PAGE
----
In one embodiment, the heterointerface system architecture includes a layer that interfaces with a p-InP layer of the p-n junction. When the heterointerface system architecture is formed at the front surface of a p-InP emitter, then it forms the front surface confinement layer. When the heterointerface system architecture is formed at the back surface of a p-InP base, then it forms the back surface confinement layer. In alternative embodiments, the heterointerface system architecture may comprise a layer of GaAsSb, AlAsSb, AlGaAsSb, AlInAs, AlInAsSb, AlGaInAsSb, GaPSb, AlPSb, or AlGaPSb material interfacing with a p-InP layer of the p-n junction.

The process then proceeds to 476 depositing a back surface reflector layer onto at least a portion of a back surface of the back surface confinement layer. As discussed herein, the addition of a back-surface reflector (BSR) system to an ultra-thin cell structure improves the performance of the ultra-thin cell by mitigating the escape of photons generated by radiative recombination within the cell layers. The generation and re-absorption of photons created by radiative recombination of minority carriers is often referred to as photon recycling. The cell structures illustrated in FIGS. 4a and 4b is considered an ultra-thin cell because the original parent growth substrate upon which the structure was grown is no longer present. It has been removed leaving only the layers that contribute to the functionality of the solar cell.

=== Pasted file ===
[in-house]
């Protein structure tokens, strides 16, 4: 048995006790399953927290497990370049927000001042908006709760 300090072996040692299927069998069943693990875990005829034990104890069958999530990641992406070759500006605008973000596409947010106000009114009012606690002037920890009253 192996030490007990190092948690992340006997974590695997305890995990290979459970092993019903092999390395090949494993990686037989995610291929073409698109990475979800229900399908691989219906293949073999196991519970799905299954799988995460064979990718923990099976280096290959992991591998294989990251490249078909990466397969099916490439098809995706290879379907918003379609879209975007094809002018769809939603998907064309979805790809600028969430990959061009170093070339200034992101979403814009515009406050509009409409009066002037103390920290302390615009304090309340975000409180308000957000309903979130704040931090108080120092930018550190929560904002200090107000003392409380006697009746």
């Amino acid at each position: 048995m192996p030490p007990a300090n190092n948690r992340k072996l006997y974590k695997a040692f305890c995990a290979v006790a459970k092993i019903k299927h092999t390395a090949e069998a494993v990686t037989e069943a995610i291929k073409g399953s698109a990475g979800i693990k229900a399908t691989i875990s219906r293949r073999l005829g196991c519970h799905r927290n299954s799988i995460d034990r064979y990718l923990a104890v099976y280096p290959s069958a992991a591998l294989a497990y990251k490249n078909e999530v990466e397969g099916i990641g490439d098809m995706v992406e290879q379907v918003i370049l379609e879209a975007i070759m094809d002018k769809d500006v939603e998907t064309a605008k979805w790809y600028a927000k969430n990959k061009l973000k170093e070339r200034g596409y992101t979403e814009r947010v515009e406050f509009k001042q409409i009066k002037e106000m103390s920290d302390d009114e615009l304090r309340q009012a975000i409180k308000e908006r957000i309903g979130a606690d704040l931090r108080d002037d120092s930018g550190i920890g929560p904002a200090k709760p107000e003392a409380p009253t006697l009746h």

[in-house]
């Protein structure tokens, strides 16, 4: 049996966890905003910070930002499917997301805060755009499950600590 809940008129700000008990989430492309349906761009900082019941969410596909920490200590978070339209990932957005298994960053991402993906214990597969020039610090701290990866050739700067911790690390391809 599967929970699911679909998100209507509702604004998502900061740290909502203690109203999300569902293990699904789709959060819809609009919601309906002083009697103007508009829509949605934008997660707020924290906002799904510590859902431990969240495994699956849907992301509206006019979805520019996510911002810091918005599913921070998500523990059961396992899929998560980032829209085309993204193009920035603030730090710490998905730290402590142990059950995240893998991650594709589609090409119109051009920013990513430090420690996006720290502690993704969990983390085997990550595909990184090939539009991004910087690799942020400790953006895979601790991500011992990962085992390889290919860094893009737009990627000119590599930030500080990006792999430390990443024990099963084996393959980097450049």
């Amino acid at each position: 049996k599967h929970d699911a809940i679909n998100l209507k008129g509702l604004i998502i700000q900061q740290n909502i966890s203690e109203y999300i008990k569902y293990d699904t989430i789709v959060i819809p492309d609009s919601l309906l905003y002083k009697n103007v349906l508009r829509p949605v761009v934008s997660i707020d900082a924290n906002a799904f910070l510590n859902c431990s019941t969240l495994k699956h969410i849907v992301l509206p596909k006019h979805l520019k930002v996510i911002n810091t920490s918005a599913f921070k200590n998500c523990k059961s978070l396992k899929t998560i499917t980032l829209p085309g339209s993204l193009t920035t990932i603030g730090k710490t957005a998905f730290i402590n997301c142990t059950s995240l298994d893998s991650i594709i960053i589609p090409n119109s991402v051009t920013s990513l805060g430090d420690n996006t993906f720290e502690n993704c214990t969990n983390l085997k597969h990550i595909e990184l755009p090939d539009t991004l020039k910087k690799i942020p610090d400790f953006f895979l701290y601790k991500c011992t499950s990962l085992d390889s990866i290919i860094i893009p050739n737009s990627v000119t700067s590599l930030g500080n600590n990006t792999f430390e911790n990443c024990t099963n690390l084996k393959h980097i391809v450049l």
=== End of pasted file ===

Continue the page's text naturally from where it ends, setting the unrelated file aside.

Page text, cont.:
In one embodiment, depositing the back surface reflector layer at block 476 further comprises a method 480 such as shown in FIG. 4d . In such an embodiment, method 480 begins at 482 with depositing a contact semiconductor layer onto the back surface confinement layer. Contact layer 412, described above, is one such contact semiconductor layer. The method proceeds to 484 with selectively applying one or more metallization layers (such as layer 414) onto the contact semiconductor layer in a pattern having one or more regions where the contact semiconductor layer remains exposed. In one embodiment, application of the one or more metallization layers results in an array of conductive points coupled to the BSCL via the contact semiconductor layer. As mentioned above, the contact semiconductor layer will be largely opaque, preventing the back surface reflector from efficiently reflecting photons back into the absorber layer of the cell. The contact semiconductor layer, and any other intermediate layers, should therefore be removed where the back surface reflector is to be attached to the back surface. As such, the method proceeds to 486 with exposing the back surface confinement layer in the one or more regions by selectively removing the contact semiconductor layer from the one or more regions, and to 488 with depositing the back surface reflector layer where the back surface confinement layer is exposed in the one or more regions.